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Egypt would love to welcome tourists back en masse, but national political efforts are not laying the groundwork for a safe future.
A bus full of South Korean was hit by a bomb yesterday near Egypt’s border with Israel, killing four people, in a sign militants may be expanding a deadly campaign against security forces to the tourism industry.
Three Koreans and the Egyptian driver were killed, and 17 people injured in the blast in the Sinai Peninsula town of Taba, according to government statements. The Interior Ministry said the bus was in a parking lot after returning from St. Catherine’s Monastery, a popular tourist destination. It wasn’t clear where the bomb had been planted, and no one has claimed responsibility.
“We were standing near the crossing, and suddenly the bus blew up,” Ibrahim El Torbany, a bus driver in Taba and a witness to the explosion, said in a phone interview. “I can see many injuries, ambulances are here, police sealed off the area and the crossing is closed.”
Footage from the scene aired on state television showed the bus windows blown out and the door gone. The bombing recalled an Islamist insurgency against then-President Hosni Mubarak in the early 1990s, when militants targeted tourists and brought the key industry to a near standstill. Authorities cut communications in the area, wary of other attacks, the state-run Ahram Gate reported, citing an Interior Ministry statement.
Anti-government militancy surged again following the military’s July ouster of President Mohamed Mursi, with gun battles and bombings spreading to urban centers after initially being concentrated in northern Sinai.
South Korea condemned the attack and urged its nationals to leave the Sinai Peninsula and the Gulf of Aqaba, the Foreign Ministry in Seoul said in a statement. President Park Geun Hye called for a task force to ensure the safety of South Koreans in the region, according to the website of her office.
The bus was carrying 32 South Koreans when the bomb went off and all of them except one tour guide were from a church in central South Korea, the ministry said in a text message. The tourists were on their way to Israel to make a religous pilgrimage when the blast happened, Lee Byeong Chan, a church official, said by phone.
“It’s a lot more sophisticated than the ’90s when the main focus of the attacks were tourists and security forces,” said Ziad Akl, a senior researcher at the Al-Ahram Center for Political and Strategic Studies in Cairo. “Now you have those who believe in the legitimacy of the coup and those who do not; those who believe in the legitimacy of Mursi and those who do not.”
Mursi’s ouster was followed by a military crackdown on Islamists that left hundreds of supporters dead, and led to the imprisonment of most leaders of the Muslim Brotherhood that fielded him for office. While the group says it’s committed to peacefully reinstating the democratically elected Mursi, the government has blamed it for much of the violence that has gripped the country since he was removed, and has branded it a terrorist organization.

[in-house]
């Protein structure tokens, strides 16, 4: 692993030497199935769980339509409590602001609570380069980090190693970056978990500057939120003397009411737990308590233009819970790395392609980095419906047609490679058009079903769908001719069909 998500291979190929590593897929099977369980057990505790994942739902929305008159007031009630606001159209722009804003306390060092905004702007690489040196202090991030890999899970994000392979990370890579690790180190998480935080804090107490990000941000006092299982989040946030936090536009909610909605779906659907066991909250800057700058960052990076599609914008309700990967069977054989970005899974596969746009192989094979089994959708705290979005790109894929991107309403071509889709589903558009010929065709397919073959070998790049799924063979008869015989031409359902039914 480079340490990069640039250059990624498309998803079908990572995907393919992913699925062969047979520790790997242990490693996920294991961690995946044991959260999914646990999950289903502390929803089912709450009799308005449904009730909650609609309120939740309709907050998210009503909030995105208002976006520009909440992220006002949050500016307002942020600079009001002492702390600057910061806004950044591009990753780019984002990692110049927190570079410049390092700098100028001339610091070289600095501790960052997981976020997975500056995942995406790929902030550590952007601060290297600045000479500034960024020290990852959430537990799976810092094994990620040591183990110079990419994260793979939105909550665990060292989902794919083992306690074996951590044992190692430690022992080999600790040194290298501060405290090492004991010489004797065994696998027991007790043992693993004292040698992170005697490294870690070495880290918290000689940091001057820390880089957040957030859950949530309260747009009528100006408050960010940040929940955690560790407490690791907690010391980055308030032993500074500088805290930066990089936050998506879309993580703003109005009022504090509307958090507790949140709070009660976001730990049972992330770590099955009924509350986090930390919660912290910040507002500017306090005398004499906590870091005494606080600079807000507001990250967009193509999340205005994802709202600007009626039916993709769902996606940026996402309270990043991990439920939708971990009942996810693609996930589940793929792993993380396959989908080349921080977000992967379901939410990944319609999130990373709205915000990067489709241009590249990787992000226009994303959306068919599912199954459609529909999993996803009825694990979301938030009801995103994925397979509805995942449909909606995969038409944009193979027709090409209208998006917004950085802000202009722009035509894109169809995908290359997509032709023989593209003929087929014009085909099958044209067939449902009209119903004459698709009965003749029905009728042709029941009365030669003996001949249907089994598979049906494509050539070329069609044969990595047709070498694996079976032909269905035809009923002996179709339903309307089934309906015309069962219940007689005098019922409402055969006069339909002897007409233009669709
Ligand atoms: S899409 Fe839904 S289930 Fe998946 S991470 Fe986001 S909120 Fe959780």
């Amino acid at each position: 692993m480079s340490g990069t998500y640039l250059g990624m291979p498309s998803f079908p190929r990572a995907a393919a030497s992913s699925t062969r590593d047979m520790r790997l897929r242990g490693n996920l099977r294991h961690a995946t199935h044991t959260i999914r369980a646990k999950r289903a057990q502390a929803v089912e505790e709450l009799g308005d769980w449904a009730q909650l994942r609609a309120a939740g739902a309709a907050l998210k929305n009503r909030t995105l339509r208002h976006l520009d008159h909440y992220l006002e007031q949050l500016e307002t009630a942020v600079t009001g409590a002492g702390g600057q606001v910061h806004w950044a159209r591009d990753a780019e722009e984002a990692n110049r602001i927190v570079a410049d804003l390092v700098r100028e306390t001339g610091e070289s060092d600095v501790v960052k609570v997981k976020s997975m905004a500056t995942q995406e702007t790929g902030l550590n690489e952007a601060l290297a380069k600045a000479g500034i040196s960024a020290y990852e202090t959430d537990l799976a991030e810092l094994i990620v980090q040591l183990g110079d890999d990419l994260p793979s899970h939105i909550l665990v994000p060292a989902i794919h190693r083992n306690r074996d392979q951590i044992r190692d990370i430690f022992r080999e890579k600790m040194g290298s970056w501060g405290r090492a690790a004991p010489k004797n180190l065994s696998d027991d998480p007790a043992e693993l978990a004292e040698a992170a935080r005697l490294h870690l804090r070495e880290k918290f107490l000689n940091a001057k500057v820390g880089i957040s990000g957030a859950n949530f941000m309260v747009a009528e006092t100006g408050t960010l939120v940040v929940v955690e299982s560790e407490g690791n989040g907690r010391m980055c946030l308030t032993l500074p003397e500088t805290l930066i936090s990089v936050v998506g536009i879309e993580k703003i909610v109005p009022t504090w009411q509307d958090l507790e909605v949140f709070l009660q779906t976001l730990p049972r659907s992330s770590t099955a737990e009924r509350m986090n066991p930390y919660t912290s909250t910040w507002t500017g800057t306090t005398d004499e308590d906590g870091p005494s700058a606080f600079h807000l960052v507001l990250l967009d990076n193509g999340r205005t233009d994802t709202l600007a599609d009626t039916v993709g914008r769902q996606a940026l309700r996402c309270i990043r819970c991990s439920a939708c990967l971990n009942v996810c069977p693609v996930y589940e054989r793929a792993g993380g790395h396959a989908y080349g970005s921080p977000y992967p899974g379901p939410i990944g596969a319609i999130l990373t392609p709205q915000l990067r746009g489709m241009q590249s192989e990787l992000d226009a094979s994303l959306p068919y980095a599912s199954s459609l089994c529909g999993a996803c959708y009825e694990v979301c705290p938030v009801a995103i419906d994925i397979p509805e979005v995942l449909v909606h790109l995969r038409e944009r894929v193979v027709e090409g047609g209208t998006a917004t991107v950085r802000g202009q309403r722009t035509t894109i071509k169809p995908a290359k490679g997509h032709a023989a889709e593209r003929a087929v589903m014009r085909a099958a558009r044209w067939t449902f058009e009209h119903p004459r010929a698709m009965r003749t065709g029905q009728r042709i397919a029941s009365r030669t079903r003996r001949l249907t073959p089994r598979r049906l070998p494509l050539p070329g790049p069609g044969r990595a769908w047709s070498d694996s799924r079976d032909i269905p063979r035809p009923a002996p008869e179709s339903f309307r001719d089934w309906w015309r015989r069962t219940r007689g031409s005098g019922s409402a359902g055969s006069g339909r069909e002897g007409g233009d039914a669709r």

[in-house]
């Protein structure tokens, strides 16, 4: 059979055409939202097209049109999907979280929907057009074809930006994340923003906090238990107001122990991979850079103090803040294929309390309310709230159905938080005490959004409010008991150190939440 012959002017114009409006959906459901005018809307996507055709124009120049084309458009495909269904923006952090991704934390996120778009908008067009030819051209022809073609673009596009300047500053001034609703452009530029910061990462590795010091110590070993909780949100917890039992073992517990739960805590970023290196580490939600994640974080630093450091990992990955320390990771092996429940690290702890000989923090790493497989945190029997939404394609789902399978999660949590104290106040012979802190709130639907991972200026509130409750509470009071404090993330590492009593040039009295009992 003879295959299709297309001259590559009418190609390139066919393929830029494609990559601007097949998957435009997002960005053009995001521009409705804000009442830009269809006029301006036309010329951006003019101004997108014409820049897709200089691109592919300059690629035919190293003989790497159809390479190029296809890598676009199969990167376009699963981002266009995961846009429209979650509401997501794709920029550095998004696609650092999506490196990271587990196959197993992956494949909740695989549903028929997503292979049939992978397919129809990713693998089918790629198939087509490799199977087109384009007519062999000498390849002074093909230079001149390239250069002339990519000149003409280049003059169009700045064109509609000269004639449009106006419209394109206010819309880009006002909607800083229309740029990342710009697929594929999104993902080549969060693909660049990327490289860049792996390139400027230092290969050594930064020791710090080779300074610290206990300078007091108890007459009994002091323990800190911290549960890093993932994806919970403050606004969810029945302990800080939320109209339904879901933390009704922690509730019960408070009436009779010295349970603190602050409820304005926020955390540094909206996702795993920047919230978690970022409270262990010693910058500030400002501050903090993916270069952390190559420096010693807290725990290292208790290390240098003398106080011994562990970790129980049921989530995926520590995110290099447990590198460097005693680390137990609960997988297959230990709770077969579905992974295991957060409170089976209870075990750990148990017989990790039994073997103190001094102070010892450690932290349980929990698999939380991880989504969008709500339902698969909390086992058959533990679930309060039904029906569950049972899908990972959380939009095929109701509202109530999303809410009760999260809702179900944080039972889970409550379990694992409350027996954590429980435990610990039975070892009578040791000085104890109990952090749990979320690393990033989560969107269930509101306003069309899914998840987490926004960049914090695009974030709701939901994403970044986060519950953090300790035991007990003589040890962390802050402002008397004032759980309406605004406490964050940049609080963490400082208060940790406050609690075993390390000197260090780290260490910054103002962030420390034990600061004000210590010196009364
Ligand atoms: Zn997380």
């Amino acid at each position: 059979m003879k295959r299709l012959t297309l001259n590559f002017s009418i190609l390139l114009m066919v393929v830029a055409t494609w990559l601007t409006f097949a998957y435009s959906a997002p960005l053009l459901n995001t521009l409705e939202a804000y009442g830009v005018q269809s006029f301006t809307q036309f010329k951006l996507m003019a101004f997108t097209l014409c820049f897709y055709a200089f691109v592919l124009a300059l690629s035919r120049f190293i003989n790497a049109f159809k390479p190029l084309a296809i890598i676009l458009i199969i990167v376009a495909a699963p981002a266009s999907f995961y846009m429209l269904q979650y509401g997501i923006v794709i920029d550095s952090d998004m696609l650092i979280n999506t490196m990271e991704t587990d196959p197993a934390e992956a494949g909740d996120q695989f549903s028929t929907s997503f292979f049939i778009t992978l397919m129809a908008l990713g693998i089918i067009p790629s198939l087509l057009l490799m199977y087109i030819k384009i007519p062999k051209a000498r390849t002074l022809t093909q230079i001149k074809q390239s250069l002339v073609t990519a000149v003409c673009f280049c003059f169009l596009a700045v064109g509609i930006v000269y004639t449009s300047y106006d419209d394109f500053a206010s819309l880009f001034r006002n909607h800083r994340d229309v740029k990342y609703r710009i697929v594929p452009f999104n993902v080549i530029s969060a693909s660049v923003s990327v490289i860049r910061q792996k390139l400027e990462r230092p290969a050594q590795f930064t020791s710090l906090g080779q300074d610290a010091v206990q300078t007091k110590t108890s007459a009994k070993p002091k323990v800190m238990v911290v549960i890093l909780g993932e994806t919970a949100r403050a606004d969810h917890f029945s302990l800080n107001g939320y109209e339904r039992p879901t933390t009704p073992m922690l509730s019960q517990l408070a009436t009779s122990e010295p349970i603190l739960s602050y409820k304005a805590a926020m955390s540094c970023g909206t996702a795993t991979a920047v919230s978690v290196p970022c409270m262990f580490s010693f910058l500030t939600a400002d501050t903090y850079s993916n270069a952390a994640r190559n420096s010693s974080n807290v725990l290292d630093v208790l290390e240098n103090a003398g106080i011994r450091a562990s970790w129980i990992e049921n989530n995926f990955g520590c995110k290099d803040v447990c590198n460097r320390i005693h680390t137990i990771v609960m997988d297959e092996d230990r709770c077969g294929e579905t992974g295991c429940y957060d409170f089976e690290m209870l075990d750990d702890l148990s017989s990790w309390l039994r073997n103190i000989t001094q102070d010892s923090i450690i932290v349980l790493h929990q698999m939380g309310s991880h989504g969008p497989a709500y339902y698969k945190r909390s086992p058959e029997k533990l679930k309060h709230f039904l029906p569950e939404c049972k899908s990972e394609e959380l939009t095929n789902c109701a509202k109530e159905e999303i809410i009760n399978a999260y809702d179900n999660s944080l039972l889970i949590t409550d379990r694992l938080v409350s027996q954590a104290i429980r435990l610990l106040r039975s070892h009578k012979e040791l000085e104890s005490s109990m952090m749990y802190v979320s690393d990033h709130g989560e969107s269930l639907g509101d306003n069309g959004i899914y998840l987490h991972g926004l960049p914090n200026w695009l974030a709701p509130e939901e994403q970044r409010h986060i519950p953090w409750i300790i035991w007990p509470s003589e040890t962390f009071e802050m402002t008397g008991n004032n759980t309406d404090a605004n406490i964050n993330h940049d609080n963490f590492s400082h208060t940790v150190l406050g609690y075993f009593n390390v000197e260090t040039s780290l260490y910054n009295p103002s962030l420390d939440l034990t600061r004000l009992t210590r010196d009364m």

Yesterday’s attack comes as the government is attempting to revive the troubled tourism industry, while pushing ahead with its political transition plans following Mursi’s removal.
“Such despicable acts won’t deter the Egyptian government and people from completing the road map,” Tourism Minister Hisham Zaazou said, according to an e-mailed statement from the ministry.
“The perpetrators will find no hiding place and we will not rest until we have brought all those who planned, funded and carried out this atrocity to justice,” presidential spokesman Ehab Badawy said, according to an e-mailed statement.
The interim government points to the approval of a new constitution passed in a referendum last month as evidence of the support it has for the transition. Presidential elections are expected to follow. Defense Minister Abdel-Fattah al-Seesi, the man who led the ouster of Mursi in July, won the green light of the military to run for president in the next elections.
The attack coincided with the start of the latest of several criminal trials against Mursi and other Islamists. In this case, he is charged of colluding with foreign groups to undermine the nation’s security.
“Our hearts are bleeding over the efforts exerted over the last period,” Tourism Ministry spokeswoman Rasha El-Azzaizi told independent television channel ONTV. Tourism figures were “just starting to improve,” she said.
Egypt’s economy has been struggling to recover from its worst slump in two decades. Foreign investors fled after Mubarak’s 2011 ouster in a popular uprising created a security vacuum, and stayed away amid the political turmoil that followed. Tourist arrivals plunged 18 percent last year to 9.5 million people, the Tourism Ministry said last month.
Militant attacks on tourists, including the July 2005 bombings of Sharm el-Sheikh hotels that killed 64, badly damaged Egypt’s tourism industry in the past. It was all but wiped out in 1997 when militants killed 58 foreign tourists in the ancient city of Luxor, cutting hotel occupancy rates to an average of 18 percent.
El Torbany, the bus driver who witnessed the bomb attack, said the nearby Hilton hotel wasn’t damaged in the explosion.
“All of our employees and guests are accounted for and safe,” Heather Shaw, a Dubai-based Hilton spokeswoman, said in phone interview. “Our thoughts and prayers are with the victims and their families,”
With assistance from Ahmed A. Namatalla in Cairo and Sam Kim in Seoul. Editors: John Simpson, Andrew Davis. To contact the reporters on this story: Tamim Elyan in Cairo at email@example.com; Salma El Wardany in Cairo at firstname.lastname@example.org; Tarek El-Tablawy in Cairo at email@example.com. To contact the editors responsible for this story: Andrew Davis at firstname.lastname@example.org; Tarek El-Tablawy at email@example.com.